Retirement? Future planning?
Most people don’t want to think that far ahead, especially if they are focused on progressing in their career.
Yet future planning is important. Everyone retires at some point, and if you’re not prepared, it might not be as comfortable as you prefer.
The changing age of retirement
Retirement used to be a rather black and white subject. You work hard your whole life, get to that magical age of 65 and then retire – living off your collective nest egg and a modest pension. However, as modern medicine continues to keep us healthy, Australians are working until much later in their life.
It is because of this that the official retirement age for our fair country will be rising to 70 by around 2035, according to last year’s announcement by Federal Treasurer Joe Hockey.
Now here’s the thing: As you grow to that age, you will no doubt be working longer as well. This might make you feel disinclined to start contributing to your superannuation fund early, as you have plenty of extra earning time.
It cannot be stressed enough, however, just how important saving early really is.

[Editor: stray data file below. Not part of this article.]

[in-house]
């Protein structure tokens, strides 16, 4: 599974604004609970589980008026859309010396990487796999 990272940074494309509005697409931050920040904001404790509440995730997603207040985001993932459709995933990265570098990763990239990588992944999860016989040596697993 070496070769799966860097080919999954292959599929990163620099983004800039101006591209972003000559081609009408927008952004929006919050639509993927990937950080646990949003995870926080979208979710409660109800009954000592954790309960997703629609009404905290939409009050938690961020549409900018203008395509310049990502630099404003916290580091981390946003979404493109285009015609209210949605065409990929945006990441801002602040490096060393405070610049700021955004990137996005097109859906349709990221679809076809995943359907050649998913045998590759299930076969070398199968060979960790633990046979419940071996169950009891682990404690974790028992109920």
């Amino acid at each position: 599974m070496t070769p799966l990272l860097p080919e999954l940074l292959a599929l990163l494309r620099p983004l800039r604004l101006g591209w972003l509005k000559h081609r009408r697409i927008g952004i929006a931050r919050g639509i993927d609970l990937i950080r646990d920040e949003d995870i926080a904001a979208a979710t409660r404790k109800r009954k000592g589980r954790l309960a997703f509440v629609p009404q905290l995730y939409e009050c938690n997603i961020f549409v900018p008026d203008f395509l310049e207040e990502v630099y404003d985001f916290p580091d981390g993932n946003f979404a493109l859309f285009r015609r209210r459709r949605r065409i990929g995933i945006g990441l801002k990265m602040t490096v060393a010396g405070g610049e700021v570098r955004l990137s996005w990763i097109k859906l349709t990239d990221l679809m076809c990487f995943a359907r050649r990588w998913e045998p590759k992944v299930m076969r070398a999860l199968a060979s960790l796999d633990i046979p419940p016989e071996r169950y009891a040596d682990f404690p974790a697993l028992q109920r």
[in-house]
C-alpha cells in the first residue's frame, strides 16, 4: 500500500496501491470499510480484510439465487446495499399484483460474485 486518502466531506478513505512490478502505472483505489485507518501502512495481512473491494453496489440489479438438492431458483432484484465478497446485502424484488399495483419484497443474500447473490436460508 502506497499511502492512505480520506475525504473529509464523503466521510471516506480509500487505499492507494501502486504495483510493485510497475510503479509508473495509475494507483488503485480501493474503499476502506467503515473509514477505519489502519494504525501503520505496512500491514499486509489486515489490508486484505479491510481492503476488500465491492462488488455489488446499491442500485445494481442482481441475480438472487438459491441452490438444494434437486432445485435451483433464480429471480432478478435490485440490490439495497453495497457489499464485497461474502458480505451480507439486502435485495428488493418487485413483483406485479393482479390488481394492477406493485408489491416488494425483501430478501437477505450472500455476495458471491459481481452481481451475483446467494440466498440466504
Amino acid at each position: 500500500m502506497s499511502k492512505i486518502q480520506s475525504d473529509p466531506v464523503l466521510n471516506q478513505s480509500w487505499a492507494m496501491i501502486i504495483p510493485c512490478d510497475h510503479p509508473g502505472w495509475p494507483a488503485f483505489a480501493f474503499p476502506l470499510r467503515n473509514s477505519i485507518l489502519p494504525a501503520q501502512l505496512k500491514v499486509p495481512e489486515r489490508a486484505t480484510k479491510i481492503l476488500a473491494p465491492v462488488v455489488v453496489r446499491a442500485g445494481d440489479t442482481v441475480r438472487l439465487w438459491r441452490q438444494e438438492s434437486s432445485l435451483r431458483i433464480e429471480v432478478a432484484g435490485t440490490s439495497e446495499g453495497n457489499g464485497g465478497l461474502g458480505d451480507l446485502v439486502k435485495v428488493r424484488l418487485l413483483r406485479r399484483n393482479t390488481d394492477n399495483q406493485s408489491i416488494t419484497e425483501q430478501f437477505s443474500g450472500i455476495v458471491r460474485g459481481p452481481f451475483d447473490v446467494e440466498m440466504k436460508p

Related: Retirement ages around the world
Longer life in your future retirement
A by-product of modern medicine keeping us healthier is that we will live far longer. Though the Australian Bureau of Statistics (ABS) claims that the average life expectancy right now is 79.9 for males and 84.3 for females, it is not unheard of for individuals to continue on into their 90s. Possibly even longer!
Let’s put that into perspective so you understand the importance of saving straight away.
Consider how old you are right now, no matter what age. Think about all the money you regularly spend on your rent or mortgage payments, then add one cup of bills and taxes. Next throw in a pinch of holidays and whisk in other luxuries, such as going to the movies and so forth. Finally drizzle over unforeseen costs, such as car repairs, and you have a steaming broth of expenditure stew.
Now imagine you have to achieve all of these things for another three decades after you retire. If your savings run out, you’ll need to draw upon the government pension.
Start saving now
Generally, the earlier you start saving, the longer compound interest can work for you.
Don’t wait until tomorrow to begin saving for tomorrow. That may be too late! Speak to a financial planner, do your budgets and investigate your Super options. You may like to consider Virgin Super. There’s no better time to start than right now.
Are you preparing for a lengthy retirement?